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Keys in door

Cycling: lockdown habit to lifestyle choice

Posted: 20 January 2021

Despite the upheaval of daily life, there have been some upsides. For instance, we’ve seen a rise in ‘lockdown hobbies’. With some no longer having to commute and generally, a greater awareness of the mental health implications of the pandemic, there’s also been a focus on health and fitness,1 and appreciation for the environment and sustainability.2

Cycling has proven to be a popular and accessible method of keeping fit with an extra million cyclists on the UK roads during April-June 20203. Since March, cycling retailers have seen sales grow by 60% and sales of e-bikes more than doubled in the same period. At the end of last year, the UK cycling market was expected to be worth £2.2billion.3

Although we all hope the end of the pandemic is in sight with the rollout of vaccines, many of our new habits and hobbies are likely to remain, including the focus on sustainability. As well as the rise in bikes and e-bikes, there are other factors pushing us towards more sustainable means of travel. With the recent announcement on the ban on petrol and diesel vehicles from 20304, we can reasonably expect to see a rise in electric vehicles over the next few years.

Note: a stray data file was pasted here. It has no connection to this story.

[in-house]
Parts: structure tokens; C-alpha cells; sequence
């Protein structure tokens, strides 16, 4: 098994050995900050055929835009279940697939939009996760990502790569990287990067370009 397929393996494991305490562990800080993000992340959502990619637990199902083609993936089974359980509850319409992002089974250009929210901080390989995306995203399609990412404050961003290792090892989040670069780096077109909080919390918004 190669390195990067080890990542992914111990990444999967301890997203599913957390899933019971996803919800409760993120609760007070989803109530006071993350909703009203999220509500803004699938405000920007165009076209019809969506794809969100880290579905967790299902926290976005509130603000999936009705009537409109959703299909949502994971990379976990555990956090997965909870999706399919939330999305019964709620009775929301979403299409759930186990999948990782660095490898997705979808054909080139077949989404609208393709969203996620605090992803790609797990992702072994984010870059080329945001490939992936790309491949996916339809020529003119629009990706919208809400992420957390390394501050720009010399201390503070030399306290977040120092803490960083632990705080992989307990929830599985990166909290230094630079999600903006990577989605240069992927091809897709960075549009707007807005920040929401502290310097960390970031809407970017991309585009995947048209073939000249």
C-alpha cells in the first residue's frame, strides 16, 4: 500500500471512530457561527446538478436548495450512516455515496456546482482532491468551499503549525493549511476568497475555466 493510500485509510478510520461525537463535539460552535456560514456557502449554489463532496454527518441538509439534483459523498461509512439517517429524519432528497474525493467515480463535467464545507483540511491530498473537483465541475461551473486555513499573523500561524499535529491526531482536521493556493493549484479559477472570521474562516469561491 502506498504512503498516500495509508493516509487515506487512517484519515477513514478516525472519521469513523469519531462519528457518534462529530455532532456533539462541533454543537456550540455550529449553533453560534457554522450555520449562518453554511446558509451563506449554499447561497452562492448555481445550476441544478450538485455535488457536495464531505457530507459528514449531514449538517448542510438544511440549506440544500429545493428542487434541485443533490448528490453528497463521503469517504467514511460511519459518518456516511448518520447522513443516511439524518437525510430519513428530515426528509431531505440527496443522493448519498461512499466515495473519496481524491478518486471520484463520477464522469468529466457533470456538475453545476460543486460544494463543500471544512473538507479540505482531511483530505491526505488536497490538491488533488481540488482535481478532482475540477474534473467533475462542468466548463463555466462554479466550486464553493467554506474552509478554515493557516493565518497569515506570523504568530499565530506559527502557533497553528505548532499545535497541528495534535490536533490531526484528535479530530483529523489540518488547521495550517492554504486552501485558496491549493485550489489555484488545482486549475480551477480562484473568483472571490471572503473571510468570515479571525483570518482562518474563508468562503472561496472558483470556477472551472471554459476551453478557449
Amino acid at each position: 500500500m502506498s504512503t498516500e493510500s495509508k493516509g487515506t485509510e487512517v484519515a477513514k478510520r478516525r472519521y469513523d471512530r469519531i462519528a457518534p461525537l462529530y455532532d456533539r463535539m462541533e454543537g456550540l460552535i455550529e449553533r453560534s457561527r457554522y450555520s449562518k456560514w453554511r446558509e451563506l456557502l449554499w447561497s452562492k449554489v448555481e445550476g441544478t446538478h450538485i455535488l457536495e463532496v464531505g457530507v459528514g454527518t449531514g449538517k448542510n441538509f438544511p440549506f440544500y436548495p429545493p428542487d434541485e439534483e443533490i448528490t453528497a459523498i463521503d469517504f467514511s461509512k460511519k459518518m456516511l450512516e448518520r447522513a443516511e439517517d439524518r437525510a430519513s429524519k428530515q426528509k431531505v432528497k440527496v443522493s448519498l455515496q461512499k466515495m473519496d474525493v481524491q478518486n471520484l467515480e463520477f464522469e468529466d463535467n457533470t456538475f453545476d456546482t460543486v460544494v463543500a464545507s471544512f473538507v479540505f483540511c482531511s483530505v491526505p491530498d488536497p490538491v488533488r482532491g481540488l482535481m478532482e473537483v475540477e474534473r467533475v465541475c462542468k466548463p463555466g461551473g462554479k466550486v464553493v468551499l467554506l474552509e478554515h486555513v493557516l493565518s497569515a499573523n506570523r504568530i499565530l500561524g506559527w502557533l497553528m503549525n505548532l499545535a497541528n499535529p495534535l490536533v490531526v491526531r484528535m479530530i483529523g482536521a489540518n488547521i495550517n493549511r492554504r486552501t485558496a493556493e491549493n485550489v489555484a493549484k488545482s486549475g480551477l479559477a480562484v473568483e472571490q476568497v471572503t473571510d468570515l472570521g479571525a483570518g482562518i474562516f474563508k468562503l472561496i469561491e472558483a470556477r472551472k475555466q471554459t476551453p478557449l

In light of this, it’s thought that the typical UK household vehicle ownership model will change, with more choosing not to purchase a vehicle outright but exploring other options instead5. Switching to cycling as a mode of travel could become more viable, especially as towns and cities develop to accommodate this with £2billion earmarked specifically for cyclist and pedestrian infrastructure investment by the UK Government.6

Although beneficial in so many ways, cycling does pose risks which aren’t always considered by riders and owners. In a recent survey of regular cyclists by BikeBiz, 35% of respondents have been injured whilst cycling in the past 12 months.7

In addition, there are situations where a cyclist may find themselves in a potential legal dispute. This could include:

  • Buying, selling or renting a bike
  • Buying a service associated with cycling
  • Personal injury from a motorist or due to a hazard such as an unkept pothole.
Mountain bike on dirt road
Cycling insurance is available as a standalone policy and can typically include legal expenses with an indemnity in the tens of thousands. This would cover legal fees if the policyholder pursued a legal action for personal injury. If a cyclist does take out a policy of this nature, there’s a risk that they may be duplicating cover they already have under their home or motor policy if that has legal expenses cover included, so being familiar with the cover you have purchased is always important.
With so many benefits to cycling, it seems likely that its popularity will continue to grow. However, with the benefits also come risks that cyclists will need to be aware of and, where relevant, ensure they’re covered by appropriate insurance and access to legal support.
Mike Wildy
Senior Business Developer
Allianz Legal Protection